This is my trial batch, before felting:
The same bunch, after two feltings:
I put them on a marble rolling pin to dry because it seemed about the right circumference for bangles. It was perfect. My first batch was made with single stranded wool using size US 10.5 double-pointed needles. Next, I decided to try double stranding on size US 13 DPNs. That let me mix colors as desired. The result: slightly bulkier bracelets.
I kind of like mixing and matching the thicker and thinner bracelets. Pardon the odd angle, but it’s a bit tricky to take a photo of your own arm…
Heavy wrists might be in vogue, but I think I may have overdone it a bit. In my defense, they all went well with what I happened to be wearing that day.
If you’re a crocheter who’d like to try making felted bangles, let me know. Crocheted stitches don’t dissolve as nicely as knitted stitches, but I’m up for trying to test some ideas for crocheting some felted bangles, too.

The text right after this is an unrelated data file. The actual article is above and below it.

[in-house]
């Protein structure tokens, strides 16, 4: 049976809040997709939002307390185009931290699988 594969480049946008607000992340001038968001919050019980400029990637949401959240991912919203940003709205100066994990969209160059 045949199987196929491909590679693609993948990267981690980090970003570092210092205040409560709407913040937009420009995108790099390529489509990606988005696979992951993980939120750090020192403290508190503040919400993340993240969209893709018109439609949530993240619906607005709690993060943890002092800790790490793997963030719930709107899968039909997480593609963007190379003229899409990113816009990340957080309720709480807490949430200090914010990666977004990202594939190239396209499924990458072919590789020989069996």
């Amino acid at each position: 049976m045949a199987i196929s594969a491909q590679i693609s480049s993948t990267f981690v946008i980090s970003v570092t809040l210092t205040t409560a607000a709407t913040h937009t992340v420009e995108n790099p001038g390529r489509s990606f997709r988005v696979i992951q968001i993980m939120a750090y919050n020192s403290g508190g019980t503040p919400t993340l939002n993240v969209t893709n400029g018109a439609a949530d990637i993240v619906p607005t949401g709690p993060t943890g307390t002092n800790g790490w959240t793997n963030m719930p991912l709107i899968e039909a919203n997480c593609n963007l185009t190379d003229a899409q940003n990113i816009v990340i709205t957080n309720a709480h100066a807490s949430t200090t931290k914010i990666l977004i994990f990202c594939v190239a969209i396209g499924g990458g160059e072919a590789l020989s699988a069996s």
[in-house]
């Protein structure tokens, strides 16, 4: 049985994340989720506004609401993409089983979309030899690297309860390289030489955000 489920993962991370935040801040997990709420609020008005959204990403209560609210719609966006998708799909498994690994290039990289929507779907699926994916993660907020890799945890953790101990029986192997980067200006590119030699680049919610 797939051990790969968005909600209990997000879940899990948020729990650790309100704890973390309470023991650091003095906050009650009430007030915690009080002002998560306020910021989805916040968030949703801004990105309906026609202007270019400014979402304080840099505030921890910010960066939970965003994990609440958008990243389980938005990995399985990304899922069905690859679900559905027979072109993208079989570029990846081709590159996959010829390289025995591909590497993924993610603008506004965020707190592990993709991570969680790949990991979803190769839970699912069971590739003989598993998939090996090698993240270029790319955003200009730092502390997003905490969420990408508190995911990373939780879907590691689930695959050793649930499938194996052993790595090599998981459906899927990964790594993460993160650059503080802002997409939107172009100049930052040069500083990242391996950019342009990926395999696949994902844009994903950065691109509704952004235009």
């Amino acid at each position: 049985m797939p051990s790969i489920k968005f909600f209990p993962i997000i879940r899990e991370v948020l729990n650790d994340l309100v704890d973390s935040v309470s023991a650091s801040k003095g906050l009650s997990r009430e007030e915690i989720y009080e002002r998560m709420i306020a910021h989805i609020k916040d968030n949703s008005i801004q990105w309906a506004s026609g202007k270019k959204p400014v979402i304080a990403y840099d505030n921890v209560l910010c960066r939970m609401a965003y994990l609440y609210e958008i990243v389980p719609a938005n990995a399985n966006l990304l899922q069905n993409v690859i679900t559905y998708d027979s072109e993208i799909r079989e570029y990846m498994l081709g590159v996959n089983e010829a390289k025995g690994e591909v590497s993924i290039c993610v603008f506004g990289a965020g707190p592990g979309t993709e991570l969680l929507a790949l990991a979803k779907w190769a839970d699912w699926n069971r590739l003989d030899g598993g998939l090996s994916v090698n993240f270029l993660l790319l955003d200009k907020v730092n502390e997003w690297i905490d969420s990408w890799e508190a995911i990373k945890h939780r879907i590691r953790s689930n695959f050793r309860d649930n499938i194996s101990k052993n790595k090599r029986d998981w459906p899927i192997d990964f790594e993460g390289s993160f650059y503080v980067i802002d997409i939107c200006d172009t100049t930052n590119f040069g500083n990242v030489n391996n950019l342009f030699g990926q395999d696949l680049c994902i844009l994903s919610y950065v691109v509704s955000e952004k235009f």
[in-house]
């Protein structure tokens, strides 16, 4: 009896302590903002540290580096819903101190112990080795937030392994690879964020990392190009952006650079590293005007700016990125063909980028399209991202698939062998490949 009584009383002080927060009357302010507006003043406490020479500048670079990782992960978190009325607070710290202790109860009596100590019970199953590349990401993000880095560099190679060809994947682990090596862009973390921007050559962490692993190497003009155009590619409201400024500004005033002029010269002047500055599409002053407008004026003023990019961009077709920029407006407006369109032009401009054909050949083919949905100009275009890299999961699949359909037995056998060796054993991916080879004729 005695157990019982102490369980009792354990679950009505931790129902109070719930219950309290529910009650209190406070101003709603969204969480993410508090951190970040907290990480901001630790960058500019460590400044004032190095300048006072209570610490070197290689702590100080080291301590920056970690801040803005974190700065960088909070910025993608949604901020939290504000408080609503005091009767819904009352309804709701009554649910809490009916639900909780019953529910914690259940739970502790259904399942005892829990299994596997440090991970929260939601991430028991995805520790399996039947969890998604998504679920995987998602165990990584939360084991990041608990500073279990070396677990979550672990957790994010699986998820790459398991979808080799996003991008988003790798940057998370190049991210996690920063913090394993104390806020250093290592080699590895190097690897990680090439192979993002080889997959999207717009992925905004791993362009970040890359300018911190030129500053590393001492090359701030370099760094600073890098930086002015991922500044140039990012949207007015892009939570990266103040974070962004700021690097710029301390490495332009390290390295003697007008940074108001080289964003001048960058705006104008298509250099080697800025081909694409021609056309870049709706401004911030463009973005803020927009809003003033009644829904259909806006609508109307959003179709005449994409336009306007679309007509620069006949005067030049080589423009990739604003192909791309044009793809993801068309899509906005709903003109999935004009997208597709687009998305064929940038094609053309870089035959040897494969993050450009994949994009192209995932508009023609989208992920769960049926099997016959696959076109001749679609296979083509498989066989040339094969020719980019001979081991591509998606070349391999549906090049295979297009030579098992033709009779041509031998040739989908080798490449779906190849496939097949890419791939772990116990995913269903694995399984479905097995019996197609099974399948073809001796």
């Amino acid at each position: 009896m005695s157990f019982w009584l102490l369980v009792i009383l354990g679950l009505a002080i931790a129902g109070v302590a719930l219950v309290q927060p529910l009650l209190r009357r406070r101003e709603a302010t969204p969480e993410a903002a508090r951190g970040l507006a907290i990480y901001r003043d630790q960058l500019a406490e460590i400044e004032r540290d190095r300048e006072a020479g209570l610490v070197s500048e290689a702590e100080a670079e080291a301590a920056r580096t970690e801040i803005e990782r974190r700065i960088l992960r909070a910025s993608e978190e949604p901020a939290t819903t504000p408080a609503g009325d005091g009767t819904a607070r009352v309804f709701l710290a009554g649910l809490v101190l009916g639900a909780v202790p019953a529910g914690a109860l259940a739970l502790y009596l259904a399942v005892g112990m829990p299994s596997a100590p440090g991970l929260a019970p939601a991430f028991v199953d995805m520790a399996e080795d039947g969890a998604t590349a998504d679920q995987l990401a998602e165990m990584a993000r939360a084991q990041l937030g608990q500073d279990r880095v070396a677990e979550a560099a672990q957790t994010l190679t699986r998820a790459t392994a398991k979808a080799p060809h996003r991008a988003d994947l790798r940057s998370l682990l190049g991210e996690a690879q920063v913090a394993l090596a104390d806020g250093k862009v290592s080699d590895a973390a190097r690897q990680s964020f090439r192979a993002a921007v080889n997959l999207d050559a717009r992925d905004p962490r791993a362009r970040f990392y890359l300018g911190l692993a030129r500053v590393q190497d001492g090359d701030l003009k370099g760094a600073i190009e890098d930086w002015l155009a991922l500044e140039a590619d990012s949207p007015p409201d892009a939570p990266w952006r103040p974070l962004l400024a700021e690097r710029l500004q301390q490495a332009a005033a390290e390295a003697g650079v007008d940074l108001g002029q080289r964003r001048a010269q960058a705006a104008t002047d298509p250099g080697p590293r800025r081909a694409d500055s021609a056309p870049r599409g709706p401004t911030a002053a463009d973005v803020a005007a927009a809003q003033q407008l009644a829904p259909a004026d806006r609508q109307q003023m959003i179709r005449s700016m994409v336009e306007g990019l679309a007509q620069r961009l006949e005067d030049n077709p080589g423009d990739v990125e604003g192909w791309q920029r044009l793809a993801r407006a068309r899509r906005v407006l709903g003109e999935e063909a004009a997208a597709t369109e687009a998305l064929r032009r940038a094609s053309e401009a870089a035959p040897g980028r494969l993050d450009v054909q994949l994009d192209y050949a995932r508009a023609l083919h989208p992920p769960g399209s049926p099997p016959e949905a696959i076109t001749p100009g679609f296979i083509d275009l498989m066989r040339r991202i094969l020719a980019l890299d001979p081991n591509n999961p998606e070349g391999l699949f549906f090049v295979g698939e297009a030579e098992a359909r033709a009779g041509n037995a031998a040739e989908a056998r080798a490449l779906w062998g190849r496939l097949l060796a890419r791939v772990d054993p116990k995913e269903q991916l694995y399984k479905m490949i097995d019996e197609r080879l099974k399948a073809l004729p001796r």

Thanks to a hail storm, a couple months ago the old family bungalow got a brand new roof. The original part of the house had three layers of asphalt shingles on top of the original cedar shakes, so the roofers did a total tear off.
Being both sentimental and crafty, I decided to save a small box full of cedar shakes in case inspiration struck. I cleaned them with TSP and let them dry in the sun, as advised by the helpful people at a neighborhood hardware store.
Over 50 years ago, a previous owner accidentally started a house fire, so some of the shingles were a bit scorched, but most were simply well worn. I set them on the table and started toying around with ideas. I decided to make frames and wound up buying simple wooden photo frames at the craft store – unfinished wood that’s ready to be painted or decorated.